Rules of War (West's Encyclopedia of American Law)
A body of customs, practices, usages, conventions, protocols, treaties, laws, and other norms that govern the commencement, conduct, and termination of hostilities between belligerent states or parties.
Frequently violated and sometimes ridiculed, the rules of war have evolved over centuries. They distinguish nations whose armed forces respect some minimal standard of human decency from terrorists, marauders, and other outlaws who use illegal and unrestricted methods of warfare to achieve political, economic, or military objectives.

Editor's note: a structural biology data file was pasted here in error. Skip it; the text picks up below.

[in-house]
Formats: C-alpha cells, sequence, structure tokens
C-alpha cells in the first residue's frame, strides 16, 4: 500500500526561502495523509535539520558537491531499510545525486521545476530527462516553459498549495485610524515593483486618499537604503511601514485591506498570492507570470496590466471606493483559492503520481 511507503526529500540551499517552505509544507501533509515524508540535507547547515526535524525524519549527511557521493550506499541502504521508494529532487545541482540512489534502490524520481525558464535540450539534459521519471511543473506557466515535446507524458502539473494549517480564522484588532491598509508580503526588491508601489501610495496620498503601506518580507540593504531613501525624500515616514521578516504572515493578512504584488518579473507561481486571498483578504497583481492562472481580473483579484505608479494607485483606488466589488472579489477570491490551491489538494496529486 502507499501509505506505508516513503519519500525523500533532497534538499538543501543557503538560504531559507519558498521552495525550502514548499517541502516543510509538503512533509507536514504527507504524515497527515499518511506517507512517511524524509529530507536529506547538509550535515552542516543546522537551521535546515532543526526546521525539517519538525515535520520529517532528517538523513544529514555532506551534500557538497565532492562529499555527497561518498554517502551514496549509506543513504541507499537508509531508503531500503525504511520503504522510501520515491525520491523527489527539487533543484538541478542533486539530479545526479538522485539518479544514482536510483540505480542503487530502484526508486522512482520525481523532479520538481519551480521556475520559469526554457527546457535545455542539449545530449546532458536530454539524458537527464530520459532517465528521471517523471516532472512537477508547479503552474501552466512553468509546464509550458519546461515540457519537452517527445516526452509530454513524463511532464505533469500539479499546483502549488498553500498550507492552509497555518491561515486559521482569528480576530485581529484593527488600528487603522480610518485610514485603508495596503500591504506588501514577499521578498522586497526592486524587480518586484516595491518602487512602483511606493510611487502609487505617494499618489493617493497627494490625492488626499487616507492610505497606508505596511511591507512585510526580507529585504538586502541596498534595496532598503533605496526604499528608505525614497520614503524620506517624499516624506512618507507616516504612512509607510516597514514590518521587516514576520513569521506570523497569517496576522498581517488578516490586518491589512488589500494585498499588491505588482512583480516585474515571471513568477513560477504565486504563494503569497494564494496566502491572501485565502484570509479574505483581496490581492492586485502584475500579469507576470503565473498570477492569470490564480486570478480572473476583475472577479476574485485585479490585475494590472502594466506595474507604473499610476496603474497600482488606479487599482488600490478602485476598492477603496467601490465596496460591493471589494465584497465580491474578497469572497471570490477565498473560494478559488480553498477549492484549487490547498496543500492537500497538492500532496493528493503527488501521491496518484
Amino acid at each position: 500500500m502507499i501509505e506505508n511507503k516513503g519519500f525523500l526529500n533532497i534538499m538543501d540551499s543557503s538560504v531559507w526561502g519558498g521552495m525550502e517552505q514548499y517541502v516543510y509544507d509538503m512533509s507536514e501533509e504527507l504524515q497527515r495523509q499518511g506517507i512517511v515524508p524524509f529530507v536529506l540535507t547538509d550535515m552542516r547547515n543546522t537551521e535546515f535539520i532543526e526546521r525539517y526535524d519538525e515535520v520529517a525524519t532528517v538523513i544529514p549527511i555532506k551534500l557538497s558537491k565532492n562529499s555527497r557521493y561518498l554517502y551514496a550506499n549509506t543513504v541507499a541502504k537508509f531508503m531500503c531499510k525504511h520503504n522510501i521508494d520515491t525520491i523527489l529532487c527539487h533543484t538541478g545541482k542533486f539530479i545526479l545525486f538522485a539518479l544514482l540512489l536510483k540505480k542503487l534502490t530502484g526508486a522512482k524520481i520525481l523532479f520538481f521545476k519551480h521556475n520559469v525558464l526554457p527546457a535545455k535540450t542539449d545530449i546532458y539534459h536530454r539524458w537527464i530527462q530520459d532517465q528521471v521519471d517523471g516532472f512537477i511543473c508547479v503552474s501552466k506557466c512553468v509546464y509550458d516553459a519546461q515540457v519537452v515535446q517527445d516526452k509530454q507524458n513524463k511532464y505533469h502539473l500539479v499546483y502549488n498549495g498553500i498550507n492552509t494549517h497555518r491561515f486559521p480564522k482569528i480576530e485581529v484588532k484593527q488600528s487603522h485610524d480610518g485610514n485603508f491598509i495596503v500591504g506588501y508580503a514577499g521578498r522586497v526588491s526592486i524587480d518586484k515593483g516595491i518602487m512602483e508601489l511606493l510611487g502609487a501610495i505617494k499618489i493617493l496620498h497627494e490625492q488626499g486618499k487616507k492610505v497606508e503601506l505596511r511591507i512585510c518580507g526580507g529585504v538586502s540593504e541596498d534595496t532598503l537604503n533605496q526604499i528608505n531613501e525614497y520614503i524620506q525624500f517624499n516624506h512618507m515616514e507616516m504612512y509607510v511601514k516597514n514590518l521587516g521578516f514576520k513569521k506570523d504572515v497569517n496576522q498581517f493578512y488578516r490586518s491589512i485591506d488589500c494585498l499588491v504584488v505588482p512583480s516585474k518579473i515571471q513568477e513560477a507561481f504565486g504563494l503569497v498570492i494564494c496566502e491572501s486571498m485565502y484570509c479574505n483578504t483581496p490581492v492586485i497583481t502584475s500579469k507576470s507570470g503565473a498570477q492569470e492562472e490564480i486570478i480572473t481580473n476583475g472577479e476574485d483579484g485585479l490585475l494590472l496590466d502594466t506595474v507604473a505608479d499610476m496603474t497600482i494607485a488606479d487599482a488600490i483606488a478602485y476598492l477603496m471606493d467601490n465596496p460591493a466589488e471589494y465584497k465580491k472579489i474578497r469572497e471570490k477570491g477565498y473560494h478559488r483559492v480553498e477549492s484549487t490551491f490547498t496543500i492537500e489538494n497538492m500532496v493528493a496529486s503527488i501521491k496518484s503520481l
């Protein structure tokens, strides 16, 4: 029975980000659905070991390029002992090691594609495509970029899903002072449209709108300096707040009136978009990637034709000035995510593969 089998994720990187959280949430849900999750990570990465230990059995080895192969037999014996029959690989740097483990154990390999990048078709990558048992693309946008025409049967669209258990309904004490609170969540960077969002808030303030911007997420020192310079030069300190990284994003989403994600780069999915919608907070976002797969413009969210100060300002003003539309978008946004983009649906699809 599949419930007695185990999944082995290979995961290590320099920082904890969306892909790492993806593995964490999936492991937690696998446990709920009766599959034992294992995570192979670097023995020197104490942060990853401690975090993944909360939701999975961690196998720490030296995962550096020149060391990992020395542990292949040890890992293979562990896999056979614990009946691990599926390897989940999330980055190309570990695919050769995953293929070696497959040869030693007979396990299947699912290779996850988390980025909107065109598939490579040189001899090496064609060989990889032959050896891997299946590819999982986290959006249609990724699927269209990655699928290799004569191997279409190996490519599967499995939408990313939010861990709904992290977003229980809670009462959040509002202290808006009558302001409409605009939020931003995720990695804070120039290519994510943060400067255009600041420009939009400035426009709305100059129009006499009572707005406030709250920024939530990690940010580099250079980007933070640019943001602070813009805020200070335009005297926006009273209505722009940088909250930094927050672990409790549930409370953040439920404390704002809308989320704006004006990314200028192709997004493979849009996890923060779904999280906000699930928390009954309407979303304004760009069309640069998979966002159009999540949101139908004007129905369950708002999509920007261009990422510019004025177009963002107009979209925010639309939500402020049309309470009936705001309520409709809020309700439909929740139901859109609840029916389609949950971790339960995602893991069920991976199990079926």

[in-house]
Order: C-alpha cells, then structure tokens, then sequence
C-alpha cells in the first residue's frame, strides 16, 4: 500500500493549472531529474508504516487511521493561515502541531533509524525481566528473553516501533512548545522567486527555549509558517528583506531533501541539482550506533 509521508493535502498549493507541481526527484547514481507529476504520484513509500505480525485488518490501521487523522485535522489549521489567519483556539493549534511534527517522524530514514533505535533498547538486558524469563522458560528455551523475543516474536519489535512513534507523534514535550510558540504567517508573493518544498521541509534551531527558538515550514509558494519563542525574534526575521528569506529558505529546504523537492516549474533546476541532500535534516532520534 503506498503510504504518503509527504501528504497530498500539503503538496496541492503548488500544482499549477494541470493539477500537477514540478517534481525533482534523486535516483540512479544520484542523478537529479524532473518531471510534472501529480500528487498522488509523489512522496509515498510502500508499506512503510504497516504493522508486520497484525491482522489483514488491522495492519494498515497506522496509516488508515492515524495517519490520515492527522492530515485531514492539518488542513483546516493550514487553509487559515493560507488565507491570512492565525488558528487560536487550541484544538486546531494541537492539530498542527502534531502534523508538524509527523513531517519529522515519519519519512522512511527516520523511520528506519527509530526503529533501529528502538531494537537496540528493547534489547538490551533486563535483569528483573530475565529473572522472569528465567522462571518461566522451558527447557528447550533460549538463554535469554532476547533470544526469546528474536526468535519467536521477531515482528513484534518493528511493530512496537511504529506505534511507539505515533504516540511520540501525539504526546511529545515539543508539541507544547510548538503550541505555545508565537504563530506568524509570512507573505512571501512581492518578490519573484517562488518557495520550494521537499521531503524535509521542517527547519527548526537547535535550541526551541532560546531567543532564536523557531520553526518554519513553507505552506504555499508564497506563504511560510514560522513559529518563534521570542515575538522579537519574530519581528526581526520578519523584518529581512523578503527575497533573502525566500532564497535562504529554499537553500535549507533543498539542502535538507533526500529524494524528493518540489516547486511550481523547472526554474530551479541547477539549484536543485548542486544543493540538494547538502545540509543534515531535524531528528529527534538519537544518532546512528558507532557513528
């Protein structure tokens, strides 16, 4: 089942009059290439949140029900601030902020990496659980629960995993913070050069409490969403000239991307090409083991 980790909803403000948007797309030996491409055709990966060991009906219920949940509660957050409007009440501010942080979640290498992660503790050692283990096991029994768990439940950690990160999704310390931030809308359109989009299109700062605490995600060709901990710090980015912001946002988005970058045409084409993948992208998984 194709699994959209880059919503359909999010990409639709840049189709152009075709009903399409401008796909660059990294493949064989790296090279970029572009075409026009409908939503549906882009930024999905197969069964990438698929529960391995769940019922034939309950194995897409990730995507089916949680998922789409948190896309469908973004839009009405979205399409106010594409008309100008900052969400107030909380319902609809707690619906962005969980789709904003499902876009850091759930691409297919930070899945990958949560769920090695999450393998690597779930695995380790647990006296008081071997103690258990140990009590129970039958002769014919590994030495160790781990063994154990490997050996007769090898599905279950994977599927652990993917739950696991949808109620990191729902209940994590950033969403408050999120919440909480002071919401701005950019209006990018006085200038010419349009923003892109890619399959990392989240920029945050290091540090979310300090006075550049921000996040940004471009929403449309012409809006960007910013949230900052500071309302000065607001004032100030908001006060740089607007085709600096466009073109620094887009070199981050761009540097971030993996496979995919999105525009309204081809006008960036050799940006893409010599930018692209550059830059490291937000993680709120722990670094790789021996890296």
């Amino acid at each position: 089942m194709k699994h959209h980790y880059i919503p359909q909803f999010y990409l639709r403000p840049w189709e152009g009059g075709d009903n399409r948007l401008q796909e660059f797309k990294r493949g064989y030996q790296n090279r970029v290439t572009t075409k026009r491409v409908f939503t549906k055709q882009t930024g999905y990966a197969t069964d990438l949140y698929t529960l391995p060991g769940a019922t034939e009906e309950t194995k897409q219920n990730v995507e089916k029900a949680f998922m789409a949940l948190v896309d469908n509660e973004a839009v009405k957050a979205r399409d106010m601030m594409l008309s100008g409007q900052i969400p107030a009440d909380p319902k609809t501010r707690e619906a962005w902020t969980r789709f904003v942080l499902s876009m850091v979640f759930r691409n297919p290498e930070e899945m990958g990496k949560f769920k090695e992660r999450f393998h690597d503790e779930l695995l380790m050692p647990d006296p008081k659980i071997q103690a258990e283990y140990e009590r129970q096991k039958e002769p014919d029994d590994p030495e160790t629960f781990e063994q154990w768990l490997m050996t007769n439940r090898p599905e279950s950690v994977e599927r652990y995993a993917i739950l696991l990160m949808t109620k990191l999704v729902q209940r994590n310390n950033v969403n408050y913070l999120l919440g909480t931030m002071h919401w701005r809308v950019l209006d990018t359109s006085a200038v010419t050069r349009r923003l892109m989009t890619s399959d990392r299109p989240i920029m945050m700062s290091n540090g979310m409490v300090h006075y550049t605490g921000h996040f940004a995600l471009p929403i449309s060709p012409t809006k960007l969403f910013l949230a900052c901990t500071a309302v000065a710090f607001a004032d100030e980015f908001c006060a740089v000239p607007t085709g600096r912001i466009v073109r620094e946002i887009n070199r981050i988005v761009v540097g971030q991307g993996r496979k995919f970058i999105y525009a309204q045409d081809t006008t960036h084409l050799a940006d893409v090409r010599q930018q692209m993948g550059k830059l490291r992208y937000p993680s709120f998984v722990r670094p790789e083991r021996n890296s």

Origins and Development
The modern rules of war trace their origins to the chivalric practices of medieval Europe. Feudal knights were bound by the law of chivalry, a customary code of conduct that could be enforced in local courts throughout western Europe by a military commander of any nation. Premised on notions of justice and fairness, the law of chivalry gave birth to the distinction between soldier and civilian and the idea that women, children, and older persons should be shielded from the bloody fields of combat. The Roman Catholic Church also influenced the development of these rules, differentiating between just and unjust wars and denouncing certain weapons as odious to God.
CODIFICATION of the rules of warfare began in the nineteenth century. In 1862 President ABRAHAM LINCOLN...
(The entire section is 3968 words.)
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